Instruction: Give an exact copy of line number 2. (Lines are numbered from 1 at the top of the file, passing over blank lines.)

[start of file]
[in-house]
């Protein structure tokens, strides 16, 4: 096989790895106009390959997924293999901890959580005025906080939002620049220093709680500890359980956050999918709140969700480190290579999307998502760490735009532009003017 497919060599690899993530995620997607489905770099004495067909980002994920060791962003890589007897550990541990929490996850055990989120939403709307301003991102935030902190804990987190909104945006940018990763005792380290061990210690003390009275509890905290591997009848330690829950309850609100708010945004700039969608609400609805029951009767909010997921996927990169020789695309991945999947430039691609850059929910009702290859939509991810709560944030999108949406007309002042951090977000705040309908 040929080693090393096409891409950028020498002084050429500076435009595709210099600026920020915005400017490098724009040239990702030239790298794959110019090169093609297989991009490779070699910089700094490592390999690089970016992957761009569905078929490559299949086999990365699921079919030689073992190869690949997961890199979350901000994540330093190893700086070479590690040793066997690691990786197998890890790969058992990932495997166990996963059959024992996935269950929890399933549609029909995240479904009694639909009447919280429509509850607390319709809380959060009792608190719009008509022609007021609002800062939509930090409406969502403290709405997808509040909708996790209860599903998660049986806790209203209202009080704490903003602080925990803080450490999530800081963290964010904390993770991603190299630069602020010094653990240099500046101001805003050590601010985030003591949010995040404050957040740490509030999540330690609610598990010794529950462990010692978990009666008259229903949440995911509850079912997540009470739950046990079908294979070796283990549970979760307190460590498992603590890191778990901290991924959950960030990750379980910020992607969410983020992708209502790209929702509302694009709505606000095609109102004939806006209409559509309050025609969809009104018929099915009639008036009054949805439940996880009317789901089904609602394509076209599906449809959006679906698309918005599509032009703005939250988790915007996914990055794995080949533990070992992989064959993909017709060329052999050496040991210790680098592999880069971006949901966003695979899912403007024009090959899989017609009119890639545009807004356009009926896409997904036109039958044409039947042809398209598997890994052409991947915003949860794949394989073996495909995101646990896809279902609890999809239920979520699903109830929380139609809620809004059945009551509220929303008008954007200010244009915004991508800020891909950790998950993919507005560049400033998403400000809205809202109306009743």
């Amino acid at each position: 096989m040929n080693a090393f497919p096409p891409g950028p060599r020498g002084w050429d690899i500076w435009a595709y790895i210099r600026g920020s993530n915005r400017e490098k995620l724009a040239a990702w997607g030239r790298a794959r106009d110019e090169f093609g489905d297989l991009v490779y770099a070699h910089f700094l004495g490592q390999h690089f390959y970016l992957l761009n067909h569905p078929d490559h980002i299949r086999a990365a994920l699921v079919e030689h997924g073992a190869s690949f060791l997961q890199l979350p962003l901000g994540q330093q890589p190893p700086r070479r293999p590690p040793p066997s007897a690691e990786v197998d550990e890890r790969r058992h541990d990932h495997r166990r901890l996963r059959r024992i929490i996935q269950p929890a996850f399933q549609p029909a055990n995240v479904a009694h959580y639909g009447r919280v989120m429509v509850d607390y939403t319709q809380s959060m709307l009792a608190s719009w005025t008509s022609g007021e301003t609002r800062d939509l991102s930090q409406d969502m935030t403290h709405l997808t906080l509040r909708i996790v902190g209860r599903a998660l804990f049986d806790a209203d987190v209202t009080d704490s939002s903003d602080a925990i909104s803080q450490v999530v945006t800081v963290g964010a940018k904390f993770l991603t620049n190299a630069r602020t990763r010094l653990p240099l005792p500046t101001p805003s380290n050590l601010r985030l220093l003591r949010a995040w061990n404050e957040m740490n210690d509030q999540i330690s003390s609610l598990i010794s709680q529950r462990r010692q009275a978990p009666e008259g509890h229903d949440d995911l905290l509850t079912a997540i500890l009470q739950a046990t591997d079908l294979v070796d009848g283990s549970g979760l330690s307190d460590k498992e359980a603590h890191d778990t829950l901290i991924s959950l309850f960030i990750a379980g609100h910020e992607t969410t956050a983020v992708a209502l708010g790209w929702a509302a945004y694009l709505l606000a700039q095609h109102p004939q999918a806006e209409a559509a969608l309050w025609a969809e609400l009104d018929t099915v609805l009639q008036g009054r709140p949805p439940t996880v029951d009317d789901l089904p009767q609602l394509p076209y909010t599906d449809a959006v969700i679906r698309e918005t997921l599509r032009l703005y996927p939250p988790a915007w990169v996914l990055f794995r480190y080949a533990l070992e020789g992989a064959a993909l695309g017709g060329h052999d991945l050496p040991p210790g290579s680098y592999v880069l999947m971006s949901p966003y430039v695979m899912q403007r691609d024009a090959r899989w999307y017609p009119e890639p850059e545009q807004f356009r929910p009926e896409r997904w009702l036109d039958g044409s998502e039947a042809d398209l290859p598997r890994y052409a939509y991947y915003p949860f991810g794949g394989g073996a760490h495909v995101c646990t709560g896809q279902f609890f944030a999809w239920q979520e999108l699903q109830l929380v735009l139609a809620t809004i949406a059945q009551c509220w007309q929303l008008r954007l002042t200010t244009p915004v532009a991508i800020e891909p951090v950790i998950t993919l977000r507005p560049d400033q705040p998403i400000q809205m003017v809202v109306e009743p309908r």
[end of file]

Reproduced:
């Protein structure tokens, strides 16, 4: 096989790895106009390959997924293999901890959580005025906080939002620049220093709680500890359980956050999918709140969700480190290579999307998502760490735009532009003017 497919060599690899993530995620997607489905770099004495067909980002994920060791962003890589007897550990541990929490996850055990989120939403709307301003991102935030902190804990987190909104945006940018990763005792380290061990210690003390009275509890905290591997009848330690829950309850609100708010945004700039969608609400609805029951009767909010997921996927990169020789695309991945999947430039691609850059929910009702290859939509991810709560944030999108949406007309002042951090977000705040309908 040929080693090393096409891409950028020498002084050429500076435009595709210099600026920020915005400017490098724009040239990702030239790298794959110019090169093609297989991009490779070699910089700094490592390999690089970016992957761009569905078929490559299949086999990365699921079919030689073992190869690949997961890199979350901000994540330093190893700086070479590690040793066997690691990786197998890890790969058992990932495997166990996963059959024992996935269950929890399933549609029909995240479904009694639909009447919280429509509850607390319709809380959060009792608190719009008509022609007021609002800062939509930090409406969502403290709405997808509040909708996790209860599903998660049986806790209203209202009080704490903003602080925990803080450490999530800081963290964010904390993770991603190299630069602020010094653990240099500046101001805003050590601010985030003591949010995040404050957040740490509030999540330690609610598990010794529950462990010692978990009666008259229903949440995911509850079912997540009470739950046990079908294979070796283990549970979760307190460590498992603590890191778990901290991924959950960030990750379980910020992607969410983020992708209502790209929702509302694009709505606000095609109102004939806006209409559509309050025609969809009104018929099915009639008036009054949805439940996880009317789901089904609602394509076209599906449809959006679906698309918005599509032009703005939250988790915007996914990055794995080949533990070992992989064959993909017709060329052999050496040991210790680098592999880069971006949901966003695979899912403007024009090959899989017609009119890639545009807004356009009926896409997904036109039958044409039947042809398209598997890994052409991947915003949860794949394989073996495909995101646990896809279902609890999809239920979520699903109830929380139609809620809004059945009551509220929303008008954007200010244009915004991508800020891909950790998950993919507005560049400033998403400000809205809202109306009743």